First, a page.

The following are writing prompts and discussion topics based on the blog, “Grandparent Greatness.”
- Make up your own “Greatness List” about anything you wish (cars, parents, teachers, a sport, music, places, etc.). Make sure you have at least a dozen things that are great about the topic you choose. Be sure to explain each of your great attributes enough that you are convincing others that they indeed great and fit your topic.
- Pick a state or country and research it. Write one page about unique features of the place you choose (fish, animals, weather, trees or plants, work people do, how people live, etc.).
- Write a rhyming poem.
- Read five(5) nursery rhymes and pick one to analyze. Pick one to research. Find out how it came to be. Assume it was intended to communicate something other than just amusement for a child. What do you think the rhyme is trying to communicate?
Teachers, you can use this blog in classrooms. Here are two ideas about how.
- For middle or high school parenting or child development courses:
- Use the blog for discussion topics
- Require students to research the topics and agree or disagree with what the blog is suggesting.
2. For all courses, especially English Language Arts:
- Use the blog for writing prompts for paragraphs, theme papers, journal entries, class starters, etc. Have students read the blog and respond to:
- Do you agree with what is being said about kids? Do kids really act, think or feel that way?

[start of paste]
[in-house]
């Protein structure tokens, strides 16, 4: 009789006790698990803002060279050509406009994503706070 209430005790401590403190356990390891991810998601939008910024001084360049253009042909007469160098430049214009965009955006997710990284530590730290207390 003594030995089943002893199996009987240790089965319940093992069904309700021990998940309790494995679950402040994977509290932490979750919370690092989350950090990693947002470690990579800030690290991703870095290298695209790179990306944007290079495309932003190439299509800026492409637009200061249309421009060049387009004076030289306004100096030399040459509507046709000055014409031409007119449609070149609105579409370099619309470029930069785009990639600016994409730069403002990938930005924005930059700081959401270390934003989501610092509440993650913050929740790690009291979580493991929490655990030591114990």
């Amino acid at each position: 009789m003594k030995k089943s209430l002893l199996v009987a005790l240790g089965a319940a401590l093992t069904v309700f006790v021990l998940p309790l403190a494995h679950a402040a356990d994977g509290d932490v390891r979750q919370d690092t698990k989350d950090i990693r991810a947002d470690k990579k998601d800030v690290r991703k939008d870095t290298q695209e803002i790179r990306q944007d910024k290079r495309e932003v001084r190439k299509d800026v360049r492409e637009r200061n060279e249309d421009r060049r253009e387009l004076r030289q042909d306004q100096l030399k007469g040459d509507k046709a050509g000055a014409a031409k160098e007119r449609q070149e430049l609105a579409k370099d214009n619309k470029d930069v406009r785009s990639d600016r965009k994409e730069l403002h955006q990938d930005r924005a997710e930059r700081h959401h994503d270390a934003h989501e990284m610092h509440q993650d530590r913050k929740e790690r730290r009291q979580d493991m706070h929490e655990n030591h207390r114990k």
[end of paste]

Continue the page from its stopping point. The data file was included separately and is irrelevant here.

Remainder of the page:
- Do you agree with what is being said about parents, grandparents, teachers and child caregivers? Do or should they act, think or feel that way?
- What would be your advice on this topic?
- What was left out of this article?
- If you were a parent, would you use any of this information? How?
Why can this blog be a useful teaching tool?
- Students that see connections between their coursework and their lives do better in school.
- Most students will either be parents one day or have children in their lives that they care about, so the topical information can help them build their knowledge about children and parenting and develop a positive image of the type of parenting they want to do.
- The new core literacy standards adopted by most states call for frequent writing in all courses.
- Newly developed end-of-course assessments to be used by many states will require that students demonstrate that they can think critically. These prompts help students practice critical thinking.
- Newly developed end-of-course assessments to be used by many states will require that students demonstrate that they can analyze what they read. These prompts help students practice analysis.